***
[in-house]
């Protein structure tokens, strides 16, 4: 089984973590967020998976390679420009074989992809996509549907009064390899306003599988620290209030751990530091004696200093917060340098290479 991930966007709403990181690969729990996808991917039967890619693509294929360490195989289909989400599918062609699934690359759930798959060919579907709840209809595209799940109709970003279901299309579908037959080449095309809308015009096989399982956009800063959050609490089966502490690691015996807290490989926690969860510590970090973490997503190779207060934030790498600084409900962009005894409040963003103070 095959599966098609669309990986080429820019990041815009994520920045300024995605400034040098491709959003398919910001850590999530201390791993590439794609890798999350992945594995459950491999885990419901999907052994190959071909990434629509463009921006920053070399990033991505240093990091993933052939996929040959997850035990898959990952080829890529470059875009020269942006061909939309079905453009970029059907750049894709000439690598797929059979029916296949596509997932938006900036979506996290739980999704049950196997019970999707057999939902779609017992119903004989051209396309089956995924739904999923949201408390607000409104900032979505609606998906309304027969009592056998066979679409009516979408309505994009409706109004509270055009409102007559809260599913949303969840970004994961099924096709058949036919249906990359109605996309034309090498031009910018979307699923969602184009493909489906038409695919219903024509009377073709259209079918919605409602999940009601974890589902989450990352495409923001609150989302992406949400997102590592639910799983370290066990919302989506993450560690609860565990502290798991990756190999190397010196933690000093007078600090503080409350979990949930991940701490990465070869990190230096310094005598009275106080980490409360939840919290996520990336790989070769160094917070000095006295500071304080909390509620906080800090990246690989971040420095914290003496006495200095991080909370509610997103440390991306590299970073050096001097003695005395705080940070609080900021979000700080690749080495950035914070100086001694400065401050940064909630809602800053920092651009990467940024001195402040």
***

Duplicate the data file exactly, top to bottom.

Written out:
[in-house]
């Protein structure tokens, strides 16, 4: 089984973590967020998976390679420009074989992809996509549907009064390899306003599988620290209030751990530091004696200093917060340098290479 991930966007709403990181690969729990996808991917039967890619693509294929360490195989289909989400599918062609699934690359759930798959060919579907709840209809595209799940109709970003279901299309579908037959080449095309809308015009096989399982956009800063959050609490089966502490690691015996807290490989926690969860510590970090973490997503190779207060934030790498600084409900962009005894409040963003103070 095959599966098609669309990986080429820019990041815009994520920045300024995605400034040098491709959003398919910001850590999530201390791993590439794609890798999350992945594995459950491999885990419901999907052994190959071909990434629509463009921006920053070399990033991505240093990091993933052939996929040959997850035990898959990952080829890529470059875009020269942006061909939309079905453009970029059907750049894709000439690598797929059979029916296949596509997932938006900036979506996290739980999704049950196997019970999707057999939902779609017992119903004989051209396309089956995924739904999923949201408390607000409104900032979505609606998906309304027969009592056998066979679409009516979408309505994009409706109004509270055009409102007559809260599913949303969840970004994961099924096709058949036919249906990359109605996309034309090498031009910018979307699923969602184009493909489906038409695919219903024509009377073709259209079918919605409602999940009601974890589902989450990352495409923001609150989302992406949400997102590592639910799983370290066990919302989506993450560690609860565990502290798991990756190999190397010196933690000093007078600090503080409350979990949930991940701490990465070869990190230096310094005598009275106080980490409360939840919290996520990336790989070769160094917070000095006295500071304080909390509620906080800090990246690989971040420095914290003496006495200095991080909370509610997103440390991306590299970073050096001097003695005395705080940070609080900021979000700080690749080495950035914070100086001694400065401050940064909630809602800053920092651009990467940024001195402040």